The Asian Development Bank (ADB) significantly increased its private sector financing for the Philippines last year under a policy aimed at promoting growth and addressing poverty in the region.
Data from Manila-based lender showed its private sector financing for the Philippines hitting $250 million in 2015, a 233-percent surge from the $75 million approved in 2014.
For the region, the ADB recorded $2.6 billion worth of private sector financing and investments last year, up by 37 percent from 2014 and boosting its portfolio to over $8 billion—targeted to double by 2020.
“ADB believes that the private sector is a key engine of growth in developing Asia and a critical partner in alleviating poverty. As a result, we are substantially expanding our private sector financing and investment operations to meet the rapidly changing needs of this dynamic region,” ADB President Takehiko Nakao said in a statement on Monday.
“By promoting an improved business climate, with enhanced access to more flexible financing solutions and trade facilitation tools, ADB is helping the private sector create high quality jobs and increase living standards across Asia and the Pacific,” he added.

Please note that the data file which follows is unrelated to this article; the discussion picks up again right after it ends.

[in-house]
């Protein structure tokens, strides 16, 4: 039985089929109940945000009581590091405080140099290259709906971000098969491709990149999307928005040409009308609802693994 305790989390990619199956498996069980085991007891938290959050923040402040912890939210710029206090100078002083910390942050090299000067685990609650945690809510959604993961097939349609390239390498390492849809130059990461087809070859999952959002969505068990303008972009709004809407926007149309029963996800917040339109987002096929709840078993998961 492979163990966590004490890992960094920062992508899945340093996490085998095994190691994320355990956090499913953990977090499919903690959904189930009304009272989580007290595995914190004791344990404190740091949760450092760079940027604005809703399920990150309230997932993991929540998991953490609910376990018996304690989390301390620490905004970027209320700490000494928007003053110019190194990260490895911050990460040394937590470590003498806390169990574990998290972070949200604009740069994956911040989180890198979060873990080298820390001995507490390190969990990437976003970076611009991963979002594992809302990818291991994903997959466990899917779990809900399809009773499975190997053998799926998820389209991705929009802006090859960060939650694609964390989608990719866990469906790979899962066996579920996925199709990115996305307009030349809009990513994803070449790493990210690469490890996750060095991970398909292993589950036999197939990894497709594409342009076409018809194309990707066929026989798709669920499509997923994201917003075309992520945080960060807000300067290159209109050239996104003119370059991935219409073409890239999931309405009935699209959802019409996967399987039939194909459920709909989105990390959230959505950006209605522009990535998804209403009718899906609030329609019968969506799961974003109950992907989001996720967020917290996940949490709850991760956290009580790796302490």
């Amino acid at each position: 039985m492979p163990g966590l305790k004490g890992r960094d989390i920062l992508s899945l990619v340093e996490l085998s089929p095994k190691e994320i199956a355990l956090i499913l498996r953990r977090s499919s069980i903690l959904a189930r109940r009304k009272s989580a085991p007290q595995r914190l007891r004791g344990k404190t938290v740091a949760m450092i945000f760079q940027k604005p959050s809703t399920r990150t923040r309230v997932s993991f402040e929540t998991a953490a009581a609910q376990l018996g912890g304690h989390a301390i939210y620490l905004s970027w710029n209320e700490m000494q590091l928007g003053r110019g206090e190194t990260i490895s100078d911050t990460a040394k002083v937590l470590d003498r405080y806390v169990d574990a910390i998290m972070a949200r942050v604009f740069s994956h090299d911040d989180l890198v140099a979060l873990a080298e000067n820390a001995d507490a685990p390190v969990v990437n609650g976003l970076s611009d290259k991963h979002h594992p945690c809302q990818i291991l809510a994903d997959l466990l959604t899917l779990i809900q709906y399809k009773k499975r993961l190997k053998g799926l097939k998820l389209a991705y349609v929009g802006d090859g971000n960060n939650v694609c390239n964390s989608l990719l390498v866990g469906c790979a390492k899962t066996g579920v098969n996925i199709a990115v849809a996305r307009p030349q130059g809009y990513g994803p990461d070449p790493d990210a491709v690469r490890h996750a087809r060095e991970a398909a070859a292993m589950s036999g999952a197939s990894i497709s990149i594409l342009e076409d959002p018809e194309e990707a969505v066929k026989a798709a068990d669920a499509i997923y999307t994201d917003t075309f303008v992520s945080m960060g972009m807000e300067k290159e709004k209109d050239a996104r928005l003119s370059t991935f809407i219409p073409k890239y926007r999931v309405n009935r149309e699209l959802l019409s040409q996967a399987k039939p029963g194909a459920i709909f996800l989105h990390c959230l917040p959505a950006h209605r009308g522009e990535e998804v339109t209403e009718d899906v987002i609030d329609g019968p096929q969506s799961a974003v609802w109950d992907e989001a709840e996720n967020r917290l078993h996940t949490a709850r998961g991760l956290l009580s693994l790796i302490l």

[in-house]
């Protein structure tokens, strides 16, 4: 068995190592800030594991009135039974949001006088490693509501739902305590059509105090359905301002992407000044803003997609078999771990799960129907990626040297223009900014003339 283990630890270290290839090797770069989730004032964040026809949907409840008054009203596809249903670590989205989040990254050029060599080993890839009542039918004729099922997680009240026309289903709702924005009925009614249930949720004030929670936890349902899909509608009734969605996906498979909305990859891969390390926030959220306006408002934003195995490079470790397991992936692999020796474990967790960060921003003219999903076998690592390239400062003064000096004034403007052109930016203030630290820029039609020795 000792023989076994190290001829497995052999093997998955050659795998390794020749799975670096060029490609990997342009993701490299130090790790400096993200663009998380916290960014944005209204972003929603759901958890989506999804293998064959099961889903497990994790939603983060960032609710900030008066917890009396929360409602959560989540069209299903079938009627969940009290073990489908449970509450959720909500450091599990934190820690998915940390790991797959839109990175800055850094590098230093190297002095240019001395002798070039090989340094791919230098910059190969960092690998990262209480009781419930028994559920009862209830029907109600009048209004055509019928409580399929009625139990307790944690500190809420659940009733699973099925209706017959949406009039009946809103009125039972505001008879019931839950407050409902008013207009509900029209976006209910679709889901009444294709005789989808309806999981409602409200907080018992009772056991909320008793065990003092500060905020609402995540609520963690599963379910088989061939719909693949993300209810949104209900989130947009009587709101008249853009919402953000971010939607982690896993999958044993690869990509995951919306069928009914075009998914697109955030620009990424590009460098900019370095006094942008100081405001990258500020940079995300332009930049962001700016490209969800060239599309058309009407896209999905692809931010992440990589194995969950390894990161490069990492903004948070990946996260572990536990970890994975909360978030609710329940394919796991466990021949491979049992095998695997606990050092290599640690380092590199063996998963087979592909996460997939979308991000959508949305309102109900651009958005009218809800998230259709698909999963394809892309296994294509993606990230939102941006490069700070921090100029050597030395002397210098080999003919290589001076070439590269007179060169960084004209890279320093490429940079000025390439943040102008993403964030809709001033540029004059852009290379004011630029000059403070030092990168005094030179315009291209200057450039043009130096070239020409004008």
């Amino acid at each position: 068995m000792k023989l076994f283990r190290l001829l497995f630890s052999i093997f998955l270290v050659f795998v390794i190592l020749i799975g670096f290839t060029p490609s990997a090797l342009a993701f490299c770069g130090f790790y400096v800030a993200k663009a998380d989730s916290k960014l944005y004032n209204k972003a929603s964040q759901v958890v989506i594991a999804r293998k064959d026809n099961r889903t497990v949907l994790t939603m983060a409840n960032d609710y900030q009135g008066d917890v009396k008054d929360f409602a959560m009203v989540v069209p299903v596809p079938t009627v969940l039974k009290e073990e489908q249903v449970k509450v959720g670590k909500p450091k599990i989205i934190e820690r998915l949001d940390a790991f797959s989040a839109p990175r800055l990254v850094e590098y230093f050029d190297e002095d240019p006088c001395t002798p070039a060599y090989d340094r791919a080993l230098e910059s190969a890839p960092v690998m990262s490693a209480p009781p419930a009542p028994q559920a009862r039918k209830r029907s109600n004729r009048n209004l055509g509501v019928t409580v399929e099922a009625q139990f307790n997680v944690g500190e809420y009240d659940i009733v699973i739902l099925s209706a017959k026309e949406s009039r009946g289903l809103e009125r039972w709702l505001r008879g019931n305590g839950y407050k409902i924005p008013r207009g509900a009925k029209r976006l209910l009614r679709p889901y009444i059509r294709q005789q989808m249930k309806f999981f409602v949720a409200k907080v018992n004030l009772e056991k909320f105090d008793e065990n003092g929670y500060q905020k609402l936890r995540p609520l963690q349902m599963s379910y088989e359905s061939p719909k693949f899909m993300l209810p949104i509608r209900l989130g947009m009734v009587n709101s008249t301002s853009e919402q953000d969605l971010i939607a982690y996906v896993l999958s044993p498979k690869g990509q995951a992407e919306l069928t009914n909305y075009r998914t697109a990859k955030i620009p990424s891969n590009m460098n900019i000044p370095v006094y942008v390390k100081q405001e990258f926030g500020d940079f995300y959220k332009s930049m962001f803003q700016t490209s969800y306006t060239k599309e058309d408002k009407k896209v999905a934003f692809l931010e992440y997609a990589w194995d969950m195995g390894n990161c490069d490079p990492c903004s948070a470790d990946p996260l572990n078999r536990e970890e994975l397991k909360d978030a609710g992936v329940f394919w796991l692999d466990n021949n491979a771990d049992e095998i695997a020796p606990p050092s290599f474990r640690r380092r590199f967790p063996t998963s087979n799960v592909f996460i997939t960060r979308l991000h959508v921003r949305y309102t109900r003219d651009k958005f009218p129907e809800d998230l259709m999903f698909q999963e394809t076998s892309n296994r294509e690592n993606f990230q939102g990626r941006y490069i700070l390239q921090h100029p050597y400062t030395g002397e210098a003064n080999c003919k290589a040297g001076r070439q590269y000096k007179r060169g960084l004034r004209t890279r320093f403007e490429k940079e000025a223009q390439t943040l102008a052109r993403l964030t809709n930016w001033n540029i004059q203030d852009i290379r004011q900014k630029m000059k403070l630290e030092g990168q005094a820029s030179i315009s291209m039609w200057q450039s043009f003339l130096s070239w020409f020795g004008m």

In addition to the provision of its own capital, the ADB said it was seeking to catalyze the flow of third-party commercial financing through a variety of co-financing and risk mitigation products.
Private sector co-financing was over $4.5 billion last year, representing over 40 percent of total ADB co-financing volume in 2015.
The ADB also continued to ramp up efforts to create more commercially-viable public-private partnerships (PPPs) in the region, highlighted by its service as transaction advisor for the Philippines’ $3.8-billion North South Railway and commuter rail line project.
Alongside growth in overall volume, the ADB said its private sector operations also reached record levels in strategic priority sectors last year, including climate change, frontier economies, gender equality and inclusive business.
The lender said over 30 percent of its 2015 private sector transactions were focused on climate change and renewable energy, including the first “green bond” in the region for a geothermal operator in the Philippines.